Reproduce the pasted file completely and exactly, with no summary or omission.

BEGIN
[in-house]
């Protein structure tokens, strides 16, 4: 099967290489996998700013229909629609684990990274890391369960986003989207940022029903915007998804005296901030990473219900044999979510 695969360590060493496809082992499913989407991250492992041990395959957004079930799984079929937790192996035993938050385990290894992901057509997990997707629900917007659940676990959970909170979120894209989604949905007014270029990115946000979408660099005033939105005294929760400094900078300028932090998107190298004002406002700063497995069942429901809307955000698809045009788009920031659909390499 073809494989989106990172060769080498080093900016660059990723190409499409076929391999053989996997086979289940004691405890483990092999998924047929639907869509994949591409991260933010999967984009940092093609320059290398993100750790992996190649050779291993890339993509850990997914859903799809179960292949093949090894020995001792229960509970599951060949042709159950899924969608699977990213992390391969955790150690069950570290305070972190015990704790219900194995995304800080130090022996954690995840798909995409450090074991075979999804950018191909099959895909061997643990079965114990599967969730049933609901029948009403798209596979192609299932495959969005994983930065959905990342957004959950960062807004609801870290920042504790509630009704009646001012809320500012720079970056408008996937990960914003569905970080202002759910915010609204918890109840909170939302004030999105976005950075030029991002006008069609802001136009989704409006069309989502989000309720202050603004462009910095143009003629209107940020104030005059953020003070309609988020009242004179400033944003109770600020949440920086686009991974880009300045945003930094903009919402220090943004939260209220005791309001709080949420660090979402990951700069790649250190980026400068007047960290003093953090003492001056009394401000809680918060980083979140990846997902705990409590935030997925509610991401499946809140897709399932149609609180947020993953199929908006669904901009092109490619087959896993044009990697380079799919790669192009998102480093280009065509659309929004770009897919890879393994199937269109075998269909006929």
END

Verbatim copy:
[in-house]
């Protein structure tokens, strides 16, 4: 099967290489996998700013229909629609684990990274890391369960986003989207940022029903915007998804005296901030990473219900044999979510 695969360590060493496809082992499913989407991250492992041990395959957004079930799984079929937790192996035993938050385990290894992901057509997990997707629900917007659940676990959970909170979120894209989604949905007014270029990115946000979408660099005033939105005294929760400094900078300028932090998107190298004002406002700063497995069942429901809307955000698809045009788009920031659909390499 073809494989989106990172060769080498080093900016660059990723190409499409076929391999053989996997086979289940004691405890483990092999998924047929639907869509994949591409991260933010999967984009940092093609320059290398993100750790992996190649050779291993890339993509850990997914859903799809179960292949093949090894020995001792229960509970599951060949042709159950899924969608699977990213992390391969955790150690069950570290305070972190015990704790219900194995995304800080130090022996954690995840798909995409450090074991075979999804950018191909099959895909061997643990079965114990599967969730049933609901029948009403798209596979192609299932495959969005994983930065959905990342957004959950960062807004609801870290920042504790509630009704009646001012809320500012720079970056408008996937990960914003569905970080202002759910915010609204918890109840909170939302004030999105976005950075030029991002006008069609802001136009989704409006069309989502989000309720202050603004462009910095143009003629209107940020104030005059953020003070309609988020009242004179400033944003109770600020949440920086686009991974880009300045945003930094903009919402220090943004939260209220005791309001709080949420660090979402990951700069790649250190980026400068007047960290003093953090003492001056009394401000809680918060980083979140990846997902705990409590935030997925509610991401499946809140897709399932149609609180947020993953199929908006669904901009092109490619087959896993044009990697380079799919790669192009998102480093280009065509659309929004770009897919890879393994199937269109075998269909006929």